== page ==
Midnight Mass: The bewitching Midwest trio Salem ponders Juggalos, cultural authenticity, and not giving a fuck.
- Words: Brandon Ivers
- Photo: Shawn Brackbill
Salem—the trio of John Holland, Heather Marlatt, and Jack Donoghue—is a gothy/witch-house/dream-crunk/"fucking hipster"/drag-step/worst.band.ever./genius/crack-core/amaaaazing/hiding-behind-fuzz/wigger/fake-black-metal/angelic/homo-thug/Michael Stipe-endorsed/post-juke band from no place in particular.
They make the kind of music you play for adults to convince them that the world is ending soon. And since it probably is, Salem embodies a generation that doesn't care about race, sexual orientation, authenticity, and a lot of other stuff that used to be a big deal. Their music is produced simply, probably with too much bass, and in a perpetual state of stealing from everything they like. They got their name from the Salem witch trials... maybe.
In a way, you can't help wonder if Salem is just a totally bullshit invention—another evolution of the Midwestern white kidz rap group, like a band of bougie Juggalos with long hair on some Jay-from-Clerks trip, giving rise to the second Dark Carnival while pretending to be stoned... and being kind of snarky about it, too. Or maybe I just can't help but wonder.
"I don't really know what [Juggalos] are about," says Holland over the phone. "But honestly, I don't really see them around where we live anymore."
"They're still in Chicago," Donoghue interjects.
"I just saw a Juggalo at 7-Eleven yesterday for free-Slurpee day. He had a big hatchet man on his forearms, and I was like, 'WHOOP WHOOP, yo what up, family?' I have my hair in braids right now—my friend just braided it—and this guy was so down with it. We talked for a minute and I was like, 'Anyway, have fun with that Slurpee.' I guess I respect that they're doing what they want to do. But I'm not really trying to listen to [Insane Clown Posse] that hard. I think I like Juggalos a lot more than I like ICP."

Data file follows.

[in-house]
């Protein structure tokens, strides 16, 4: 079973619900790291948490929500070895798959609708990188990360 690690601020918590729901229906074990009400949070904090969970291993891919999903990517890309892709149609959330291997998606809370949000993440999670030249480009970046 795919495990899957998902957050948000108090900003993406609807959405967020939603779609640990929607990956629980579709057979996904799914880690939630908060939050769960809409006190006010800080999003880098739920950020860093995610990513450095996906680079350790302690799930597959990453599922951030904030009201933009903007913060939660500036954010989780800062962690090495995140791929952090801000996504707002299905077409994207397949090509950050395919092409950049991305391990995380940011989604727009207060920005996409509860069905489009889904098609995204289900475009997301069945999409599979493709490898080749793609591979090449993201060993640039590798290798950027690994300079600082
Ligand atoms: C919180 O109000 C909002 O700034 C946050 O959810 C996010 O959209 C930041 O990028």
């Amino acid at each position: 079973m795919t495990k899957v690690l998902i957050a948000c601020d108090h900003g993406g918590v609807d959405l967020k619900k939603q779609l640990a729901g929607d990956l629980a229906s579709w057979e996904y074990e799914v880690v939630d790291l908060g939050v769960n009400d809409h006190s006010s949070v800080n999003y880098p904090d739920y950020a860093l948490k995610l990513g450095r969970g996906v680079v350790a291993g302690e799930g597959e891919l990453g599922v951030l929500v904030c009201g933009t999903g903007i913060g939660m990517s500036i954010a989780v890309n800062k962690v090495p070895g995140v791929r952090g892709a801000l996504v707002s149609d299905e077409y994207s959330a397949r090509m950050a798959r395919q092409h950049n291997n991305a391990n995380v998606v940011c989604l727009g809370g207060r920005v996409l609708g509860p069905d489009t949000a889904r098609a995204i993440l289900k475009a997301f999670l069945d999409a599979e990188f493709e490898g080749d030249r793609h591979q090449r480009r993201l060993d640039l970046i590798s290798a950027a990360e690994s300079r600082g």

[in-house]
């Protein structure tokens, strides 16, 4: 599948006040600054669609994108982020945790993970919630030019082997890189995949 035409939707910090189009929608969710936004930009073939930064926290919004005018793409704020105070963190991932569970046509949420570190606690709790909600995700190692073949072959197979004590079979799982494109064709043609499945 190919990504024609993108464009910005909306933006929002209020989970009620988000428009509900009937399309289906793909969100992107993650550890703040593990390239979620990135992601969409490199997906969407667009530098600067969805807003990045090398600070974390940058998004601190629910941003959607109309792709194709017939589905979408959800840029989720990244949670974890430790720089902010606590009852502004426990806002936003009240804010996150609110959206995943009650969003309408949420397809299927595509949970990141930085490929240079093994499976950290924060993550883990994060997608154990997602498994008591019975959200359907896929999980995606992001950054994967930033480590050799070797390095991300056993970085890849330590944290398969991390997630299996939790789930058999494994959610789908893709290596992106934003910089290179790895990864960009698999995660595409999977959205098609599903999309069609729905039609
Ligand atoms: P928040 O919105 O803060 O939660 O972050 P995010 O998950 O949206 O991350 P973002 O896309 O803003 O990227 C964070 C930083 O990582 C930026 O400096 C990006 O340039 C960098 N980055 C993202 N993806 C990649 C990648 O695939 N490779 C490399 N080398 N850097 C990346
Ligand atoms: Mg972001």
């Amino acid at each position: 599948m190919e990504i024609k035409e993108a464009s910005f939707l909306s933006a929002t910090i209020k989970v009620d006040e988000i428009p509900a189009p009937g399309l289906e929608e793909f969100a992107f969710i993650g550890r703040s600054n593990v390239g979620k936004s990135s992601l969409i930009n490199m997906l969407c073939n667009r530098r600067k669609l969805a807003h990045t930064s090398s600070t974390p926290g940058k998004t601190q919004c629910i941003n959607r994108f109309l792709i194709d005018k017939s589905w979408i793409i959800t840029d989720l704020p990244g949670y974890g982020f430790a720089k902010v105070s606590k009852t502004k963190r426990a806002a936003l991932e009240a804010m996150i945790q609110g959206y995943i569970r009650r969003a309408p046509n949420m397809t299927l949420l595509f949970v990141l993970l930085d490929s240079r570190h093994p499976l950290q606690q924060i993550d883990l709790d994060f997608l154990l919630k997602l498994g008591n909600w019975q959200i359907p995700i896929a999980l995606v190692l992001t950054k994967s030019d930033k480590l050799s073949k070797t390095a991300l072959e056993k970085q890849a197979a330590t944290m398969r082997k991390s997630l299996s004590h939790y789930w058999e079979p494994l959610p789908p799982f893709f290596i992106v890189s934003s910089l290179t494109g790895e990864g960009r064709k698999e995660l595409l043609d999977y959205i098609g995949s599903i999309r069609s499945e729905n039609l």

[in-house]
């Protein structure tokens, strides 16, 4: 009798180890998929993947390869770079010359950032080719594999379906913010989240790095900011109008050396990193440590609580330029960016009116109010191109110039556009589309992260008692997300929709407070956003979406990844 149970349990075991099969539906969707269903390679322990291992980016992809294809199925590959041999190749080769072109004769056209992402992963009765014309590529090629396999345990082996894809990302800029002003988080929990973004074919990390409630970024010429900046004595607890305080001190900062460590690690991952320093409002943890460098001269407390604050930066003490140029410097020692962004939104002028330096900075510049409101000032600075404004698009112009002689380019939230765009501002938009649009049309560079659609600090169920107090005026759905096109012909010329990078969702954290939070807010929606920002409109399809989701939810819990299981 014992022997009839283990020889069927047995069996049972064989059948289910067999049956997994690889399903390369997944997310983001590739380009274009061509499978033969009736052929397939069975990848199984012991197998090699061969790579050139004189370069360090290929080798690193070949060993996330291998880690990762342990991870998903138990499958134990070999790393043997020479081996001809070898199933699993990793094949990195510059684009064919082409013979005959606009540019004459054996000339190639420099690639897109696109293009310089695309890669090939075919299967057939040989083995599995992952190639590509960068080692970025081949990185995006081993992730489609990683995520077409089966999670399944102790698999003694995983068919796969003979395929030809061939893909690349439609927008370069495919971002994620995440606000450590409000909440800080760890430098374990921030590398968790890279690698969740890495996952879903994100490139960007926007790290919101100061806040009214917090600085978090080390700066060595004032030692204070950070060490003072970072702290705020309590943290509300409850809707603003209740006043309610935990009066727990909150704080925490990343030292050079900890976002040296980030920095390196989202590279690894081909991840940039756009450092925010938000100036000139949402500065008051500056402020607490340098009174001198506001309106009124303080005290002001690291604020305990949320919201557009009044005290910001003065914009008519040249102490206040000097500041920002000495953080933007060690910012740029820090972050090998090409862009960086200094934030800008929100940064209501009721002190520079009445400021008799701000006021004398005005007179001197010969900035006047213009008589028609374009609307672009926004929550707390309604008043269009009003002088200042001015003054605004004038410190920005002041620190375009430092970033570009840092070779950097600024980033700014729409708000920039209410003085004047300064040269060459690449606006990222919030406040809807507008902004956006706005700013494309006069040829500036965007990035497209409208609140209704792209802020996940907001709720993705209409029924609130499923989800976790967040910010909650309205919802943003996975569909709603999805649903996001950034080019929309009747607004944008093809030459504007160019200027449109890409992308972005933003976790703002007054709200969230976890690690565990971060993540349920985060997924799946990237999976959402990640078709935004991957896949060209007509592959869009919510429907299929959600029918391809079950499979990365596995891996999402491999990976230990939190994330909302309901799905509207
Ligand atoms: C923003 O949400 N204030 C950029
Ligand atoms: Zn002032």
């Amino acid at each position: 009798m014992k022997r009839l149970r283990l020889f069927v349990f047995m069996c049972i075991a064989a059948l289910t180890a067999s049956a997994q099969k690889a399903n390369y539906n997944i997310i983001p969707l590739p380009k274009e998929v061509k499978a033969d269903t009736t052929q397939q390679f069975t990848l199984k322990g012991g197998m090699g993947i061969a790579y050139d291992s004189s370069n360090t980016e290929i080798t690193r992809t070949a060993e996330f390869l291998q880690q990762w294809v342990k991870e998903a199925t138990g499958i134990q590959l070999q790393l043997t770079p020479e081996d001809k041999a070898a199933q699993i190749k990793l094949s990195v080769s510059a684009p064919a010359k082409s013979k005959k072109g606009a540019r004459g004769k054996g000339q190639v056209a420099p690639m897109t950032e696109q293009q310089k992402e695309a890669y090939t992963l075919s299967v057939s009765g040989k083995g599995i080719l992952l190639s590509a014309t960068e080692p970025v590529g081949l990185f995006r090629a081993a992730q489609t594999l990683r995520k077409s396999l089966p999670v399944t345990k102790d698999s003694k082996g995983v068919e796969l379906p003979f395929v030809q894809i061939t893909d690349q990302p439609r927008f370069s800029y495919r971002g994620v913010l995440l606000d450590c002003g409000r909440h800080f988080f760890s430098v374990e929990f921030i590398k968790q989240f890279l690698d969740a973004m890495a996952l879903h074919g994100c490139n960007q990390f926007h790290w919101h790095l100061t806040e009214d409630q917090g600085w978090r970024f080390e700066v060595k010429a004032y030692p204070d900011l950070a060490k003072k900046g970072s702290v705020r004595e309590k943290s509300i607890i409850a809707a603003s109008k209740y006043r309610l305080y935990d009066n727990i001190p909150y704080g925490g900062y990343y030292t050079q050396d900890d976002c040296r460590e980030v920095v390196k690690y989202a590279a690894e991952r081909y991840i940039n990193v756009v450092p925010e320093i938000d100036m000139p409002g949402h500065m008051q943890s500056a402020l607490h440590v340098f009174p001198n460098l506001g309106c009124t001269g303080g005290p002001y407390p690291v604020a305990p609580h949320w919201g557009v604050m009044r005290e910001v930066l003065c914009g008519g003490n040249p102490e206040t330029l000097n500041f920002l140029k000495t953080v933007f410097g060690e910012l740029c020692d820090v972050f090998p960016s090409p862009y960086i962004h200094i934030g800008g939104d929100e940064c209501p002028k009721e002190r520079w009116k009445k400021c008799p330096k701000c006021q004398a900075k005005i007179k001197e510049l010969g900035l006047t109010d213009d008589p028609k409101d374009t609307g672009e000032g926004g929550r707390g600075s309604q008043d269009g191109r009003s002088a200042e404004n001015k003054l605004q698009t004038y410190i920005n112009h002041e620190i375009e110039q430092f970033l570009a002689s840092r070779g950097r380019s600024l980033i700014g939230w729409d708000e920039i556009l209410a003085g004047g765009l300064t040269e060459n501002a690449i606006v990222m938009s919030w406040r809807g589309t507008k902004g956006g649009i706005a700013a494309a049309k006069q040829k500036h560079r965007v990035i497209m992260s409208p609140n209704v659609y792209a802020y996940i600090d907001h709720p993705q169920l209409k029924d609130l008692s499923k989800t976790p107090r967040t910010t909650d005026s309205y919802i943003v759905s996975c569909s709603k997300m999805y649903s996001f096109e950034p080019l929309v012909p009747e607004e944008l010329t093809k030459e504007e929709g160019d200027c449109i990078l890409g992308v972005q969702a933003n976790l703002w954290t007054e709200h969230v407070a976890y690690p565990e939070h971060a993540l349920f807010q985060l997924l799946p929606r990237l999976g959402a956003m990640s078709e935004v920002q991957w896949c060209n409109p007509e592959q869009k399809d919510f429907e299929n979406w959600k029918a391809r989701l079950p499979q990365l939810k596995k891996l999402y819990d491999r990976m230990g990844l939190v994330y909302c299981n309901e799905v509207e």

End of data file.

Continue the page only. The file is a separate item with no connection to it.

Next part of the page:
"Yeah, me too," Marlatt says, laughing. "They're, like… so much more creative."
"You're gonna start beef with like, Violent J," Donoghue says back, totally deadpan. "I saw that video for 'Miracles' the other day, and dude was like, 'Fucking magnets/How do they work?' and I thought that was really funny. But aside from that, I haven't really been thinking about Juggalos that much. It's a miracle, brother."
When I speak to Salem via conference call, Marlatt and Holland are in Traverse City, Michigan (where Marlatt has just bought a home) and Donoghue is in Chicago. They speak with a psychic drawl of likes and ums and long vowels, and they politely resist recounting their drug-addled history, though they do confirm the lurid drug- and hustler stories from an interview with Butt magazine last year were true. But that's just not where they're at now.
"There was a writer from the New Yorker that wanted to write a feature about us, and the editor wouldn't let him because he read that [Butt] article," Holland says. "He was like, 'They're too subversive... we don't want to [run the piece]'. So I feel like, if we're too honest, it can limit our options in other things. Do you guys agree?"
"Yeah…" Marlatt says, slowly. "But I don't, like, really care?"
Salem has only been around for a couple of years, but Holland and Marlatt met years before in high school at the Interlochen Center for the Arts, a boarding school in Northern Michigan that Josh Groban and Rufus Wainwright once attended. Both Holland and Marlatt studied visual arts; Holland later became addicted to heroin and cocaine, funded by work as a gas station prostitute, mostly for married men.
Holland eventually moved to attend the School of the Art Institute of Chicago, and met Donoghue while working at American Apparel. Upon their first meeting, Donoghue outlined his terms of friendship by asking Holland to "disconnect" from his other friends, to which Holland agreed, half-earnestly. In the Butt interview, Holland described Donoghue as "the hottest person I've ever met."
Marlatt met Donoghue while visiting Holland in Chicago for the summer, and the three immediately clicked. Donoghue and Holland had been working on high(er)-energy dance music, but Marlatt's presence shifted the focus to Salem. "We just had a certain understanding about things," says Holland. "We understand without having to talk about it."